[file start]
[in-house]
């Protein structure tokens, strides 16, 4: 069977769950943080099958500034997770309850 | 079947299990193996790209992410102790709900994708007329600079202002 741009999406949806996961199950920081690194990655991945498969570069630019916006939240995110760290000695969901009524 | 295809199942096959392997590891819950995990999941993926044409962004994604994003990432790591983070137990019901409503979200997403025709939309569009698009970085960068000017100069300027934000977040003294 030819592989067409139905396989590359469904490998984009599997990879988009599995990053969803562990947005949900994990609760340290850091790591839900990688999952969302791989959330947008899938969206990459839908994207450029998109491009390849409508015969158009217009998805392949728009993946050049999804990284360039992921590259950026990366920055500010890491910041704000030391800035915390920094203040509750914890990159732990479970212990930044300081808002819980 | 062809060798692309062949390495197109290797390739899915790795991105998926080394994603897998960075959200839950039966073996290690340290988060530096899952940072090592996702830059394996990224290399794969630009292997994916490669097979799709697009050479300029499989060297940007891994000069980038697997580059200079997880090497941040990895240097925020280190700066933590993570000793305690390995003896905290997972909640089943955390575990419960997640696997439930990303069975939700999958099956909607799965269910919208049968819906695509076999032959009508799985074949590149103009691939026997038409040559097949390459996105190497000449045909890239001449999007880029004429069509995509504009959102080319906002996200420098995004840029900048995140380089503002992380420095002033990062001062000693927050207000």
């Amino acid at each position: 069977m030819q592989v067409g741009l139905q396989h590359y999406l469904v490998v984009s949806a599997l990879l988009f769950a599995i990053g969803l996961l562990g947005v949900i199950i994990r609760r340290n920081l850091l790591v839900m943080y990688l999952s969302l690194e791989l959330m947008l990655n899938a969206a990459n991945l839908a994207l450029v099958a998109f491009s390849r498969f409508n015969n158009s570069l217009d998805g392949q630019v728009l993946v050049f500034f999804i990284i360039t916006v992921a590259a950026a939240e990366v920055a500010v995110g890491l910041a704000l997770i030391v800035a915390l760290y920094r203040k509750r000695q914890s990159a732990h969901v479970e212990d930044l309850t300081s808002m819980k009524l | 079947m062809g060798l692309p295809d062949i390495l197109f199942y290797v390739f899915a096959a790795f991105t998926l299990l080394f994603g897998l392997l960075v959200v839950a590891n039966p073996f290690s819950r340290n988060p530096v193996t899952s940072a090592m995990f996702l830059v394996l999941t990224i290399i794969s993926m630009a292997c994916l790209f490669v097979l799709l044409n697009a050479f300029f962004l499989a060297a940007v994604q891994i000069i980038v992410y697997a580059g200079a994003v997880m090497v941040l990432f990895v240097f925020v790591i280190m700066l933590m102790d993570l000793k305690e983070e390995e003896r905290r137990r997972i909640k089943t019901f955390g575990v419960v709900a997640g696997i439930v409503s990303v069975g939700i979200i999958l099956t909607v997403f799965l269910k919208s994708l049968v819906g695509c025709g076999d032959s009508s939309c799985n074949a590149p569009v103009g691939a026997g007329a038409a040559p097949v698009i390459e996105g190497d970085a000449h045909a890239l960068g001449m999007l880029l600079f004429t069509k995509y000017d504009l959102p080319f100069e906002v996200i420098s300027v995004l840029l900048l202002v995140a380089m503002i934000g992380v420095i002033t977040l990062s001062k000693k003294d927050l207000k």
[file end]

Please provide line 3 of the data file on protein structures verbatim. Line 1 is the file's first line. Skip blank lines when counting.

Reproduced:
């Amino acid at each position: 069977m030819q592989v067409g741009l139905q396989h590359y999406l469904v490998v984009s949806a599997l990879l988009f769950a599995i990053g969803l996961l562990g947005v949900i199950i994990r609760r340290n920081l850091l790591v839900m943080y990688l999952s969302l690194e791989l959330m947008l990655n899938a969206a990459n991945l839908a994207l450029v099958a998109f491009s390849r498969f409508n015969n158009s570069l217009d998805g392949q630019v728009l993946v050049f500034f999804i990284i360039t916006v992921a590259a950026a939240e990366v920055a500010v995110g890491l910041a704000l997770i030391v800035a915390l760290y920094r203040k509750r000695q914890s990159a732990h969901v479970e212990d930044l309850t300081s808002m819980k009524l | 079947m062809g060798l692309p295809d062949i390495l197109f199942y290797v390739f899915a096959a790795f991105t998926l299990l080394f994603g897998l392997l960075v959200v839950a590891n039966p073996f290690s819950r340290n988060p530096v193996t899952s940072a090592m995990f996702l830059v394996l999941t990224i290399i794969s993926m630009a292997c994916l790209f490669v097979l799709l044409n697009a050479f300029f962004l499989a060297a940007v994604q891994i000069i980038v992410y697997a580059g200079a994003v997880m090497v941040l990432f990895v240097f925020v790591i280190m700066l933590m102790d993570l000793k305690e983070e390995e003896r905290r137990r997972i909640k089943t019901f955390g575990v419960v709900a997640g696997i439930v409503s990303v069975g939700i979200i999958l099956t909607v997403f799965l269910k919208s994708l049968v819906g695509c025709g076999d032959s009508s939309c799985n074949a590149p569009v103009g691939a026997g007329a038409a040559p097949v698009i390459e996105g190497d970085a000449h045909a890239l960068g001449m999007l880029l600079f004429t069509k995509y000017d504009l959102p080319f100069e906002v996200i420098s300027v995004l840029l900048l202002v995140a380089m503002i934000g992380v420095i002033t977040l990062s001062k000693k003294d927050l207000k």